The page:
Pages: [1]   Go Down

Author Topic: Holding a camera  (Read 2614 times)

  • Guest
Holding a camera
« on: February 15, 2004, 10:09:24 pm »

I note several comments here and on dpreview about the A1 being "hard to hold".    I am a poor photographer compared to people here, but  I have I have some respectful suggestions regarding holding cameras -

See this link to see the equipment described:  

Click on the in box to see all images; I don't understand pbase yet.

I never hold a camera without a grip - many, many years now.

The first grip is the "handle' - an idea borrowed from its inventor, a pro named W Eugene Smith with Life back in the 40s/50s.   Mine is drilled tubing because I was involved with a modified sports car at the time - "tuning it with a drill", it was called.  (We got the car, starting with an MGTD, down to 1460 lbs wet).  See last image for grip alone.

However a sawed off broomstick with a 1/4 bolt and washer installed with epoxy works just as well.   Note the length is particular to the user because it must fit both in the vertical and horizontal position.  It functions as a lever to reduce camera motion.   When not shooting it can be used (non-violently) as a carrying handle.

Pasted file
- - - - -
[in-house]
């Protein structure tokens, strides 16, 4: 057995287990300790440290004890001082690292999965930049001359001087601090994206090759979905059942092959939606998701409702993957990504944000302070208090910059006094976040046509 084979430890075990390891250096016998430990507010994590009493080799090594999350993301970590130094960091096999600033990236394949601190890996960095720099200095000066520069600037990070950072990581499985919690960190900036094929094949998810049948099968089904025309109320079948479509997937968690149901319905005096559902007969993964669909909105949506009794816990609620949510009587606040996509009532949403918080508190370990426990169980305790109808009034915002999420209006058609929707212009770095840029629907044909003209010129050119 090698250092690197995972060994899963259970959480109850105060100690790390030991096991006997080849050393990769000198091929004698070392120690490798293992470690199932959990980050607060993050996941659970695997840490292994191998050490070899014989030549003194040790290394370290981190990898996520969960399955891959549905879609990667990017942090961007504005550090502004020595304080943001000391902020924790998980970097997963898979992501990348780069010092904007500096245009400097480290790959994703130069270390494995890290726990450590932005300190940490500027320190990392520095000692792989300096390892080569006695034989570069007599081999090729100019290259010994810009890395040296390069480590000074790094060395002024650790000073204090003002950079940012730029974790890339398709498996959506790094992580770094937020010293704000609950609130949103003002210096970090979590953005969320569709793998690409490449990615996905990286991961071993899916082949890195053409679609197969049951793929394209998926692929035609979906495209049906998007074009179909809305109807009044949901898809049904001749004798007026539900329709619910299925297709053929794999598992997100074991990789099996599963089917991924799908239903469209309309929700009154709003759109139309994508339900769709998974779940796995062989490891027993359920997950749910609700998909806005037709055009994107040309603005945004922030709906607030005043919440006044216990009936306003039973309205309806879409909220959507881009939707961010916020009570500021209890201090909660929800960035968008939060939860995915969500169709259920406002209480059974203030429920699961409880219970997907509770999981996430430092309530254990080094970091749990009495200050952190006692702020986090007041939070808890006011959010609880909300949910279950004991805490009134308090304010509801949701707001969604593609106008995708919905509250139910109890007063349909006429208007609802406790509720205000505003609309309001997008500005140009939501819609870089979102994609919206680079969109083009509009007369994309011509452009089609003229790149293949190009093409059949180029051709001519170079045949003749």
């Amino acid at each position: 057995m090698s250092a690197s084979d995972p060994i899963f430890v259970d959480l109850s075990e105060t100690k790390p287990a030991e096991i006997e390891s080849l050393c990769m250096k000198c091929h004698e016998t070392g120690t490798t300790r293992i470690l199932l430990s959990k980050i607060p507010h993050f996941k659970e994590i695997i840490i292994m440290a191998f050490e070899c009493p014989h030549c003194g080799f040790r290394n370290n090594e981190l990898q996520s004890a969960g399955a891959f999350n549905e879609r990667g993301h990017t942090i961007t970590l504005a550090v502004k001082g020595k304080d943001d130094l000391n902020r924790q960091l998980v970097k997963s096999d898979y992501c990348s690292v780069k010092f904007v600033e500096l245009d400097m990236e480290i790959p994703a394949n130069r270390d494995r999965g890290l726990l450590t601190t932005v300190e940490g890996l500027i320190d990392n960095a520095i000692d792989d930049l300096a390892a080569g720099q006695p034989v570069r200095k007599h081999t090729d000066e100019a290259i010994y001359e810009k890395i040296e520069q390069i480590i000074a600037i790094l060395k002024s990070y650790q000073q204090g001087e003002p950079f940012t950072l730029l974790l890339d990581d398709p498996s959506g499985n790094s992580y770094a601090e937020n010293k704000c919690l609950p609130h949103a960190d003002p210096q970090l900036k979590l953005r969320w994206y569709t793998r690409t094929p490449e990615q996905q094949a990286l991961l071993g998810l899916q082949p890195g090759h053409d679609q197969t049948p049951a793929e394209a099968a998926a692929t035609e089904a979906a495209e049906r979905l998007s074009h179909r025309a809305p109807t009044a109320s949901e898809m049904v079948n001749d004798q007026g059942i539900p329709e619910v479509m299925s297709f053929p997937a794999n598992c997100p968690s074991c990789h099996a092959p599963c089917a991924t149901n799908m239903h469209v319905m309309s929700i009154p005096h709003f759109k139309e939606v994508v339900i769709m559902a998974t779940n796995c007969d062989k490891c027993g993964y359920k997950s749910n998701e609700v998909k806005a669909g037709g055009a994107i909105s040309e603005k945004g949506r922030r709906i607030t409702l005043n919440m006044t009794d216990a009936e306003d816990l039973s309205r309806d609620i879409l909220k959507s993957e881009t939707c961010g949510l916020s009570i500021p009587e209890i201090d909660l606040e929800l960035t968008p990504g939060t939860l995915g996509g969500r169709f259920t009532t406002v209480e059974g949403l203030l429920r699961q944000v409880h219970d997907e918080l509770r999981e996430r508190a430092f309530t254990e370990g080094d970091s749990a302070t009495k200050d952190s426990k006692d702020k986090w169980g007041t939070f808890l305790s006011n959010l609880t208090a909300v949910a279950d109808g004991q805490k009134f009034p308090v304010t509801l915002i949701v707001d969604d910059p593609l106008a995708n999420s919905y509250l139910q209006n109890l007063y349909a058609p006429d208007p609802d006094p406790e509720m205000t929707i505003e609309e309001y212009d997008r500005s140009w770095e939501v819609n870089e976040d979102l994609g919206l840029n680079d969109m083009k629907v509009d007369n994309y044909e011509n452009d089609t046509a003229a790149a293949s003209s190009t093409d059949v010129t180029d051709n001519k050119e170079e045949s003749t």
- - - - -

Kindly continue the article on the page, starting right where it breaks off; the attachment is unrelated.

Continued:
Since discovering the SLIK MiniPro tripod,  I have not used the handle.  I also enclose shots of the MiniPro in use both as a chest brace and used as I do any chance I get - to a door, wall, car, tree, whatever.   Works great and well worth $35 US.   I removed the rivet that prevents the centerpost from coming all the way out, and to pack it I reverse the centerpost - the whole thing including ball head, folds to 3 x 6 inches.

When I got my first digital camera - a Pro90 IS - testing revealed camera motion a major problem over about 200 mm zoom (35mmEqv) - despite the IS.  (I have pretty steady hands but 1/6 to 1/8 is not unusual with the Pro90 in night ambient indoor light).  So I found the SLIK MiniPro.

Note - I uploaded the drilled handle last - I had forgotten it - and noticed that my attempt to use white balance off the paper plate evidently resulted in a tannish color cast - the plate probably has "whiteners" in it.  So in this very last shot I used the crumpled facerag for white balance - this is what they should all have had; not worth the trouble to change, tho...

Strongly recommend the SLIK MiniPro.  With a digicam you can brace it to your chest or belly or knee (if half kneeling) and use the swiveling LCD...
Pages: [1]   Go Up